Review by Derrick Carter

Running Time: 1 hour 37 minutes

MPAA Rating: Not Rated

LittleDeath poster

Directed by: Josh Lawson

Written by: Josh Lawson

Starring: Josh Lawson, Bojana Novakovic, Damon Herriman, Kate Mulvany, Kate Box, Patrick Brammall, Alan Dukes, Lisa McCune, Erin James & TJ Power

THE LITTLE DEATH is a movie determined to push tasteful boundaries from the get-go. The title (which literally means orgasm) and suggestive promotional material are the tip of the iceberg for this dark ensemble comedy. The film goes through five different couples exploring taboo sexual areas. These include various fetishes, role-playing, and uncomfortable situations. We all have our kinky turn-ons (whether you want to admit to that or not), but THE LITTLE DEATH is an anthology that thrives on bringing out a darker/funnier view to these turn-ons. The film isn’t really one big story but instead composed of intersecting plotlines that could have made for great College Humor skits by themselves. Instead, they wound up in this feature which is both a blessing and a slight curse. I’m going to give my brief (spoiler free) thoughts on each segment and then rank the film as an overall effort. So without further ado…

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PAUL & MAEVE: Paul and Maeve have been boyfriend and girlfriend for six years. Paul has a foot fetish and that by itself seems to be sole odd extent of their sex-life…until Maeve reveals that she’s always had a rape fantasy and wants Paul to make it a reality. Paul is more than a little out of his element and reluctantly tries to please his significant other. Out of all the stories in THE LITTLE DEATH, this is without a doubt the best one. It’s well written and manages to carefully walk that tightrope between shocking and sweet. There are actual character arcs as well as genuine laughs and a satisfying conclusion…which is more than I can say for the rest of the plot lines. A

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DAN & EVIE: A sexless marriage quickly becomes passionate again when the couple try roleplaying out for size. It reinvigorates their flame, but the husband seems to take the acting part a bit too seriously at the risk of ignoring his wife’s needs. This storyline started off strong and proceeded to lose steam with each passing second. There really doesn’t seem to be a character arc for either of these people and though there are some laughs, this segment gets downright depressing. There’s dark comedy and then there’s just being needlessly dark. B-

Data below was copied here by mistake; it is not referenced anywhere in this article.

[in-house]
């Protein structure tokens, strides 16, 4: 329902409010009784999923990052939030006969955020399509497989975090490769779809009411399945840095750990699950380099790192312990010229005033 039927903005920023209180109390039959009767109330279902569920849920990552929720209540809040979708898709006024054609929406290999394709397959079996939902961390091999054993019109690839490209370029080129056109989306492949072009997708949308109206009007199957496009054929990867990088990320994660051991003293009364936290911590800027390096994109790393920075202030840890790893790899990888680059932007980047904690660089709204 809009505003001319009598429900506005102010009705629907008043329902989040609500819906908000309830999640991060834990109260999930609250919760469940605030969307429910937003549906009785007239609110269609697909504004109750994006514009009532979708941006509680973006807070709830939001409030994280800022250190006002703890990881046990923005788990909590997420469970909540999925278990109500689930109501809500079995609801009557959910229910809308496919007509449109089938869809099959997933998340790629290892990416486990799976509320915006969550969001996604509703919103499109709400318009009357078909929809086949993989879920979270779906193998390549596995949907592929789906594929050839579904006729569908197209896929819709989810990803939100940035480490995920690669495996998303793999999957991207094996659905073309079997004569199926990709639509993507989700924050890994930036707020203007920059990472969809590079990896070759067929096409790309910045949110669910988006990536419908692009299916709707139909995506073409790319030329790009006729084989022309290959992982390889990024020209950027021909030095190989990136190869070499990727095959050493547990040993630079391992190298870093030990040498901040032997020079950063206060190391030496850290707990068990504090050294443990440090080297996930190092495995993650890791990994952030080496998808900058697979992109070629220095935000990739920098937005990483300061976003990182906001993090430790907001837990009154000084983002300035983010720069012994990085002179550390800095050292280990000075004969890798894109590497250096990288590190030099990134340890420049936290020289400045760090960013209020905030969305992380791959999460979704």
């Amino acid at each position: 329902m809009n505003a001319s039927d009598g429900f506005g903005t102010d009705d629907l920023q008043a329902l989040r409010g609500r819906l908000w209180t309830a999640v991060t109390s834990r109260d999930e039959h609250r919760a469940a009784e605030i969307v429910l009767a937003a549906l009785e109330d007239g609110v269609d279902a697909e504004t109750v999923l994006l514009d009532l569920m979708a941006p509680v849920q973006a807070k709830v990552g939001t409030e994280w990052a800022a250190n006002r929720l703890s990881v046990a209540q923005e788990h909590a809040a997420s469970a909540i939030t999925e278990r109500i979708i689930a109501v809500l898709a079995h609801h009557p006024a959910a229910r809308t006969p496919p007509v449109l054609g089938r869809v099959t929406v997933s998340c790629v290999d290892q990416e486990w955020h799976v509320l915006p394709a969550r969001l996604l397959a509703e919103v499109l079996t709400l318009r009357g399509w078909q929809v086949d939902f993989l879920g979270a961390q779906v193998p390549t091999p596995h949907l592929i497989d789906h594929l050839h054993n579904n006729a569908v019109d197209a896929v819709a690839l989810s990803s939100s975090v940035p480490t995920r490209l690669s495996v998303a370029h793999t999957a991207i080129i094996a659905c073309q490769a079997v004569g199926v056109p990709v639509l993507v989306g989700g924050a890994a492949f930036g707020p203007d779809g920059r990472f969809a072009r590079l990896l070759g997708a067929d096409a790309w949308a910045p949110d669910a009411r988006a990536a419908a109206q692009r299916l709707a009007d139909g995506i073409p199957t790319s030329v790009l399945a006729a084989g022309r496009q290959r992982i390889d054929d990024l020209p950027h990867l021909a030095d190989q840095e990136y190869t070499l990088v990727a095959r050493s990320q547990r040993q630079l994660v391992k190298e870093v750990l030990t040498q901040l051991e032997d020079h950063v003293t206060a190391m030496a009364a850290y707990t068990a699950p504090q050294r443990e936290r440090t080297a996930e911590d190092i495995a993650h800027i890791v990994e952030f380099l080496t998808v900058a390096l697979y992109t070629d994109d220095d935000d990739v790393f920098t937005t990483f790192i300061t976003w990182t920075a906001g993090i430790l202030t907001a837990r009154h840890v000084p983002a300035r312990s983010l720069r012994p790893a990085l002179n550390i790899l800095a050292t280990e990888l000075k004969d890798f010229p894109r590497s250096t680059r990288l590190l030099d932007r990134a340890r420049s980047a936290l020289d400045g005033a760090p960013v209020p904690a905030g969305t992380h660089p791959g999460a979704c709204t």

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RICHARD & ROWENA: If you thought that last storyline sounded dark, you ain’t seen nothing yet. Richard & Rowena are trying to have a baby. Their efforts seem fruitless until a tragedy occurs and Rowena finds that’s she’s turned on by Richard’s tears. This leads to her doing all sorts of cruel antics to get him to cry on a daily basis. Much like the last segment, this storyline doesn’t exactly have a great resolution. Unlike the last segment, it contains a lot more laughs…albeit for viewers with a really twisted sense of humor. It’s the darkest of dark comedy and the second best story of the bunch. B+

PHIL & MAUREEN: This segment sounds almost like a repeat of Richard & Rowena storyline, but with sleep being the turn-on and a middle-aged husband committing the questionable deeds. This segment sort of reminded me slightly of Dylan Baker’s character from HAPPINESS to a degree. The main character isn’t someone you should be rooting for. However, this storyline seemingly does the impossible and injects a sense of sadness about a marriage gone terribly wrong over the years. The conclusion isn’t necessarily uplifting, but the only possible way that this story could have ended given the content. B

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MONICA & SAM: LITTLE DEATH ends on its weakest note. Instead of wrapping around the other stories, Monica & Sam just sort of concludes the whole movie in a lackluster fashion. Monica is a woman who translates phone calls for the deaf. When Sam (a deaf man) has her call a sex hotline, things get awkward as she tries to translate the graphic language for both Sam and the sex line operator. This segment goes on for what seemed like 20 minutes. Though there are a couple of good laughs, it feels cheap and lazy. I also couldn’t help but feel that the overly sentimental climax was false as well. C

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Each of these storylines connects by being set on the same block, complete with one brilliant and hilariously distasteful (for a number of reasons) running joke that I won’t ruin in this review. THE LITTLE DEATH mixes severely dark humor with tender emotion (some rings true and some feels false). I really wish that all of the stories played out as well as the Paul & Maeve plot, because then we’d really have something truly special on our hands. As a whole, the film suffers from trying to do too many things at once to varying degrees of success. These problems don’t detract from the overall quality as much as you’d expect, but they take their toll. The good stories outweigh the bad ones, even if they each have individual faults. As far as sexually graphic movies released in 2015 go, I’d take THE LITTLE DEATH over FIFTY SHADES OF GREY any day of the week. Face it, you already know whether this movie is for you or not…even if you won’t publicly admit the answer.

Grade: B

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